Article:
Palo Alto proposed business-license tax was soundly defeated by voters Tuesday, with 56.43 percent casting their ballots against Measure A.
The tax proposal fizzled after months of debate, with critics calling it too messy and complicated to enforce and too onerous on already struggling businesses.
Skip Justman, who led the campaign against the tax, said he was surprised by how many small-business owners and entrepreneurs told him they were worried about intrusion from the city. He attributed the defeat of Measure A to the many voters who have part-time jobs but are also "working quietly at home."
Justman, whose group called itself Small Business Against Taxes, said he was pleasantly surprised by the votes. As of 11 p.m., only 4,278 voters supported Measure A, while 5,538 voted against it.
"We had to fight an uphill battle," Justman said. "We had to go against the City Council, City Hall and the downtown establishment and we were able to succeed."
But City Manager James Keene said the voters' rejection of Measure A would only make future decisions about program cuts more difficult. The city is facing a "structural" budget gap of at least $10 million, meaning long-term cuts need to be made. Keene was hoping to use the roughly $3 million in projected revenues from the new tax to narrow the budget gap.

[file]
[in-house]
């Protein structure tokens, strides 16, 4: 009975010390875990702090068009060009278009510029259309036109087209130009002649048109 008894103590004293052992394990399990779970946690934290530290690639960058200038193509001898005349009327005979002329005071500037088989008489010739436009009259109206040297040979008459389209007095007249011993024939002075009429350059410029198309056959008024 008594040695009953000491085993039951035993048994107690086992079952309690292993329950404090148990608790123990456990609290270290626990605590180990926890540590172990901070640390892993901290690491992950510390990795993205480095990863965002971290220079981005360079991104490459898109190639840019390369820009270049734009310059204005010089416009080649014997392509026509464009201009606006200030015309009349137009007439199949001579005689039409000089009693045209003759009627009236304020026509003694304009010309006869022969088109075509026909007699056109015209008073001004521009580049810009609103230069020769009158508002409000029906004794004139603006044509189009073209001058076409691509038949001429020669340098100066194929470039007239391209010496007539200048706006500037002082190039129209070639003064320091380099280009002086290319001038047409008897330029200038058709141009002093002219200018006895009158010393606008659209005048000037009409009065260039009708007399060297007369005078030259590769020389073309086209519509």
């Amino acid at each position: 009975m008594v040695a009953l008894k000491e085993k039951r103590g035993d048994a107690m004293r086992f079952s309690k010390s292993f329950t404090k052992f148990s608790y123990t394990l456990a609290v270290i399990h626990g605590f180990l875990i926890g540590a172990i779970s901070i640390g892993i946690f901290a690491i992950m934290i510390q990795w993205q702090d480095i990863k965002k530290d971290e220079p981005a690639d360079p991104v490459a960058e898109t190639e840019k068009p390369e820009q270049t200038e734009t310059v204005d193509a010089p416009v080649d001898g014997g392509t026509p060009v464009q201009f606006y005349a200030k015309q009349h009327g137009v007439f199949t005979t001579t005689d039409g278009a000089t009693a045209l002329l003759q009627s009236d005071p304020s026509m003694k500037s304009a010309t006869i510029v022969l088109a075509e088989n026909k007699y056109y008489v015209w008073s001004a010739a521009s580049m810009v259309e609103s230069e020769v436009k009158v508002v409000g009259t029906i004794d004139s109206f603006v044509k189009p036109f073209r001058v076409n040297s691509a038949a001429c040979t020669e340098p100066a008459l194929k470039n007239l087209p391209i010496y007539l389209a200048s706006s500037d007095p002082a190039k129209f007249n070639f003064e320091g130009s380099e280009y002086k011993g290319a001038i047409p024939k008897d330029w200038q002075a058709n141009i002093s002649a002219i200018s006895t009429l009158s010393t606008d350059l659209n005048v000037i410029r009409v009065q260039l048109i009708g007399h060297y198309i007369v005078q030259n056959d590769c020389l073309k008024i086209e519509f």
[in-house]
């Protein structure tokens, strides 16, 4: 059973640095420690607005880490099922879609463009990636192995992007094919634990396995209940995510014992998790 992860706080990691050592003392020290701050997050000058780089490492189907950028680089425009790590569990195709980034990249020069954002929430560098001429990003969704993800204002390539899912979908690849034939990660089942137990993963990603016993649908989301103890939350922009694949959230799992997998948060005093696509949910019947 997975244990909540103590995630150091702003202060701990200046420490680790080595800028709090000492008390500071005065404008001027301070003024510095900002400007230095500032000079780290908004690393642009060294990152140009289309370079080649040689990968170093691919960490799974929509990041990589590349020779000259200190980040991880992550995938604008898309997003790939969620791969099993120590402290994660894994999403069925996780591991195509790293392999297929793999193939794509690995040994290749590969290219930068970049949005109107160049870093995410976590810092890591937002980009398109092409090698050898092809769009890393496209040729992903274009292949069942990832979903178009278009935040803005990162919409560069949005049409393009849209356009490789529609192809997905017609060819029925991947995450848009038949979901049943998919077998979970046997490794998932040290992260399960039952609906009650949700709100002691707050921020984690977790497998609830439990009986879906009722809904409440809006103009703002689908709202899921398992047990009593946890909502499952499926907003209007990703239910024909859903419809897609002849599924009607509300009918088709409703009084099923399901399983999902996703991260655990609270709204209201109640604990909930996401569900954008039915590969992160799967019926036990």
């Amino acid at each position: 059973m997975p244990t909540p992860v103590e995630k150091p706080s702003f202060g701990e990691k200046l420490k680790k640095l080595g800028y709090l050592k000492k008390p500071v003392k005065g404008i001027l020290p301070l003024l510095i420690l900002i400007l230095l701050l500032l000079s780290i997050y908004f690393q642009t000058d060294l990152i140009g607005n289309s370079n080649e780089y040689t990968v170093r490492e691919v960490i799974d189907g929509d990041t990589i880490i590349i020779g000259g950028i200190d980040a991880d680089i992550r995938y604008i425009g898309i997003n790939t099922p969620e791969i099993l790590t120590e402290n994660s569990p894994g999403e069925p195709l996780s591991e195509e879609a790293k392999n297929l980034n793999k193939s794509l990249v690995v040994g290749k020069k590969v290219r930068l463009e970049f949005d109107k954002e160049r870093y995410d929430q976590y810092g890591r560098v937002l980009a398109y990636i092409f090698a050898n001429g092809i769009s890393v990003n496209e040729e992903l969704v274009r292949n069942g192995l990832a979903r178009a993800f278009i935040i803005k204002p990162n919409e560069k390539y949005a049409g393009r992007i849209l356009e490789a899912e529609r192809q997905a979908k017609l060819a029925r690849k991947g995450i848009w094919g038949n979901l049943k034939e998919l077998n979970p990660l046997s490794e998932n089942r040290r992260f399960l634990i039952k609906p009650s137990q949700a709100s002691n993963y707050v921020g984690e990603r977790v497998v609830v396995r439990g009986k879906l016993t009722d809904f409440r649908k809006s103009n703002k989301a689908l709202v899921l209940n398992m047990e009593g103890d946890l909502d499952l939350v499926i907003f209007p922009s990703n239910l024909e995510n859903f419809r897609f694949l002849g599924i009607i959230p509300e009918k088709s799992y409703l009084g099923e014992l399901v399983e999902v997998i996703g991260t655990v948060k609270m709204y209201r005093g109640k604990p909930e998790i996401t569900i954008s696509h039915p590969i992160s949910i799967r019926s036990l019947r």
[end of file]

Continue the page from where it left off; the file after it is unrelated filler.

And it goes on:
"There's no light at the end of the tunnel," Keene said Tuesday night. "We'll have to revisit ou possibilities and consider other ways of raising rrevenue."
Larry Klein, who was reelected to the council on Tuesday, called Measure A's projected defeat "unfortunate but not surprising." All three local newspapers have come out against the measure, as have nine of the 14 council candidates.
Opponents of the measure have consistently argued that the ongoing recession is a horrible time for a new tax. Greg Scharff, who opposed Measure A and won election to the City Council Tuesday, said he would prefer to see the Palo Alto "invigorate its business climate" and generate more revenue by promoting more growth.
"I think we really need to increase revenue," Scharff said. "I don't think we can tax our way out of this."
But Mayor Peter Drekmeier said he expects some of the voters who rejected Measure A to have second thoughts when programs and services start getting cut.
The council has already compiled a short list of possible cuts. The city's shuttle service, the Fire Department's disaster-preparedness program and the Police Department's four-officer traffic-enforcement team, school-resource officer and crime analyst positions could all be on the cutting block.
"This means there will have to be more cuts made," Drekmeier said Tuesday night. "I think it's really going to sink in when people's favorite programs are gone."